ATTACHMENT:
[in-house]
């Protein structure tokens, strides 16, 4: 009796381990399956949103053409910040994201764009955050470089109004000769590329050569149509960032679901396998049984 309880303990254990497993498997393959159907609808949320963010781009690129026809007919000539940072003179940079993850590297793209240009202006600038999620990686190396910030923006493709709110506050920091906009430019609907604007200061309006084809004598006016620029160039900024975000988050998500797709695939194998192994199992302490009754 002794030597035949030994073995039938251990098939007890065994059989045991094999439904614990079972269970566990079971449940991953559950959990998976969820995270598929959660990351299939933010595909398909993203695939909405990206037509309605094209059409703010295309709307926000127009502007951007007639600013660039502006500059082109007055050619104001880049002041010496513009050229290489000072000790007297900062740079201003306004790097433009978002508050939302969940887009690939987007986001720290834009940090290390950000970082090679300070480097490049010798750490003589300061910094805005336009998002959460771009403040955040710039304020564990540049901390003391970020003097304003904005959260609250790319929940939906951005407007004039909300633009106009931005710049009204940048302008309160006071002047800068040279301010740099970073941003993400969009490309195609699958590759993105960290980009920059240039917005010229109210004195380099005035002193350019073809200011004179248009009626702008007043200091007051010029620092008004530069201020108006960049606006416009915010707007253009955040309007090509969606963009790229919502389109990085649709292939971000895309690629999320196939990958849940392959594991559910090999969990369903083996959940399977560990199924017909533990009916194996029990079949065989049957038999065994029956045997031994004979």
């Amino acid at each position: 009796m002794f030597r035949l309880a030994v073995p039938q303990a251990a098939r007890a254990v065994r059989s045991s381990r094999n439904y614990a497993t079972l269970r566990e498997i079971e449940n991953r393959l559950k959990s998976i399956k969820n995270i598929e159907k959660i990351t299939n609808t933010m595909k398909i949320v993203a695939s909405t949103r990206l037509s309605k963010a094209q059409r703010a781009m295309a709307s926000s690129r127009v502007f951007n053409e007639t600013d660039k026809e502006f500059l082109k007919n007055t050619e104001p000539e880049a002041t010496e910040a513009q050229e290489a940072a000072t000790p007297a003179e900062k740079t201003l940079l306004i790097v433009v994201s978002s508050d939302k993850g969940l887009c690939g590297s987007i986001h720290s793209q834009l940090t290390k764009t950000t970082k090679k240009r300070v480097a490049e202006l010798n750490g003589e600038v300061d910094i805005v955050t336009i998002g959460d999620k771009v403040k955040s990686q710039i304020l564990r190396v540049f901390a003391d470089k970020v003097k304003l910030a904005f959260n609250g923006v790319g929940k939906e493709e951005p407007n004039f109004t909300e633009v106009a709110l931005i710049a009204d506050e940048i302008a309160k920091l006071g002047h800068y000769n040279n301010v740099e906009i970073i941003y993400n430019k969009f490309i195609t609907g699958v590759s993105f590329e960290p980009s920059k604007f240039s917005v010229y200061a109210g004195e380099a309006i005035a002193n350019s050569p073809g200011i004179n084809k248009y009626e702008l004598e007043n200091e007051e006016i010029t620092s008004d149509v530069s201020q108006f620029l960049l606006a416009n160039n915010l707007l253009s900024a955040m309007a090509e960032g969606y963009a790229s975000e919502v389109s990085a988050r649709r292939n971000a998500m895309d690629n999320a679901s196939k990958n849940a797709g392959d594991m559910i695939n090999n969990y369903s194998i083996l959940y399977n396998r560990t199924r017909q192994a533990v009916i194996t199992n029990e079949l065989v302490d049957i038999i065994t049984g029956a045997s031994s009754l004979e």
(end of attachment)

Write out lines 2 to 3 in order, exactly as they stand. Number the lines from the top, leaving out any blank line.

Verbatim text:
């Protein structure tokens, strides 16, 4: 009796381990399956949103053409910040994201764009955050470089109004000769590329050569149509960032679901396998049984 309880303990254990497993498997393959159907609808949320963010781009690129026809007919000539940072003179940079993850590297793209240009202006600038999620990686190396910030923006493709709110506050920091906009430019609907604007200061309006084809004598006016620029160039900024975000988050998500797709695939194998192994199992302490009754 002794030597035949030994073995039938251990098939007890065994059989045991094999439904614990079972269970566990079971449940991953559950959990998976969820995270598929959660990351299939933010595909398909993203695939909405990206037509309605094209059409703010295309709307926000127009502007951007007639600013660039502006500059082109007055050619104001880049002041010496513009050229290489000072000790007297900062740079201003306004790097433009978002508050939302969940887009690939987007986001720290834009940090290390950000970082090679300070480097490049010798750490003589300061910094805005336009998002959460771009403040955040710039304020564990540049901390003391970020003097304003904005959260609250790319929940939906951005407007004039909300633009106009931005710049009204940048302008309160006071002047800068040279301010740099970073941003993400969009490309195609699958590759993105960290980009920059240039917005010229109210004195380099005035002193350019073809200011004179248009009626702008007043200091007051010029620092008004530069201020108006960049606006416009915010707007253009955040309007090509969606963009790229919502389109990085649709292939971000895309690629999320196939990958849940392959594991559910090999969990369903083996959940399977560990199924017909533990009916194996029990079949065989049957038999065994029956045997031994004979």
């Amino acid at each position: 009796m002794f030597r035949l309880a030994v073995p039938q303990a251990a098939r007890a254990v065994r059989s045991s381990r094999n439904y614990a497993t079972l269970r566990e498997i079971e449940n991953r393959l559950k959990s998976i399956k969820n995270i598929e159907k959660i990351t299939n609808t933010m595909k398909i949320v993203a695939s909405t949103r990206l037509s309605k963010a094209q059409r703010a781009m295309a709307s926000s690129r127009v502007f951007n053409e007639t600013d660039k026809e502006f500059l082109k007919n007055t050619e104001p000539e880049a002041t010496e910040a513009q050229e290489a940072a000072t000790p007297a003179e900062k740079t201003l940079l306004i790097v433009v994201s978002s508050d939302k993850g969940l887009c690939g590297s987007i986001h720290s793209q834009l940090t290390k764009t950000t970082k090679k240009r300070v480097a490049e202006l010798n750490g003589e600038v300061d910094i805005v955050t336009i998002g959460d999620k771009v403040k955040s990686q710039i304020l564990r190396v540049f901390a003391d470089k970020v003097k304003l910030a904005f959260n609250g923006v790319g929940k939906e493709e951005p407007n004039f109004t909300e633009v106009a709110l931005i710049a009204d506050e940048i302008a309160k920091l006071g002047h800068y000769n040279n301010v740099e906009i970073i941003y993400n430019k969009f490309i195609t609907g699958v590759s993105f590329e960290p980009s920059k604007f240039s917005v010229y200061a109210g004195e380099a309006i005035a002193n350019s050569p073809g200011i004179n084809k248009y009626e702008l004598e007043n200091e007051e006016i010029t620092s008004d149509v530069s201020q108006f620029l960049l606006a416009n160039n915010l707007l253009s900024a955040m309007a090509e960032g969606y963009a790229s975000e919502v389109s990085a988050r649709r292939n971000a998500m895309d690629n999320a679901s196939k990958n849940a797709g392959d594991m559910i695939n090999n969990y369903s194998i083996l959940y399977n396998r560990t199924r017909q192994a533990v009916i194996t199992n029990e079949l065989v302490d049957i038999i065994t049984g029956a045997s031994s009754l004979e």